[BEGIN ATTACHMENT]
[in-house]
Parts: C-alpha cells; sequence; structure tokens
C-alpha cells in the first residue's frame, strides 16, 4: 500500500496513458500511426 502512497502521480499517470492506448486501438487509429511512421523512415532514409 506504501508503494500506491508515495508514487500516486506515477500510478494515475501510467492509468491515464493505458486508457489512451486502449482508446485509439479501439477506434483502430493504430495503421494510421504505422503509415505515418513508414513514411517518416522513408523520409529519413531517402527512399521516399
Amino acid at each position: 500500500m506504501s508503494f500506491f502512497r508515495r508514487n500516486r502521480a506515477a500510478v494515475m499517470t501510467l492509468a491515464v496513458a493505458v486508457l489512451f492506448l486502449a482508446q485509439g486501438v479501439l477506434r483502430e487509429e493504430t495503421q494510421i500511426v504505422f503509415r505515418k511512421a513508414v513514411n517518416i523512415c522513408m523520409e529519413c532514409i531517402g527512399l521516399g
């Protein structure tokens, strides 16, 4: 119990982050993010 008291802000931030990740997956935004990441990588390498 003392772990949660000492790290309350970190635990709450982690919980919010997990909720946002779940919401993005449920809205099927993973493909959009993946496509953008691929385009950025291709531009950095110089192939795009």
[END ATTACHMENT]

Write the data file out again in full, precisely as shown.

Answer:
[in-house]
Parts: C-alpha cells; sequence; structure tokens
C-alpha cells in the first residue's frame, strides 16, 4: 500500500496513458500511426 502512497502521480499517470492506448486501438487509429511512421523512415532514409 506504501508503494500506491508515495508514487500516486506515477500510478494515475501510467492509468491515464493505458486508457489512451486502449482508446485509439479501439477506434483502430493504430495503421494510421504505422503509415505515418513508414513514411517518416522513408523520409529519413531517402527512399521516399
Amino acid at each position: 500500500m506504501s508503494f500506491f502512497r508515495r508514487n500516486r502521480a506515477a500510478v494515475m499517470t501510467l492509468a491515464v496513458a493505458v486508457l489512451f492506448l486502449a482508446q485509439g486501438v479501439l477506434r483502430e487509429e493504430t495503421q494510421i500511426v504505422f503509415r505515418k511512421a513508414v513514411n517518416i523512415c522513408m523520409e529519413c532514409i531517402g527512399l521516399g
């Protein structure tokens, strides 16, 4: 119990982050993010 008291802000931030990740997956935004990441990588390498 003392772990949660000492790290309350970190635990709450982690919980919010997990909720946002779940919401993005449920809205099927993973493909959009993946496509953008691929385009950025291709531009950095110089192939795009």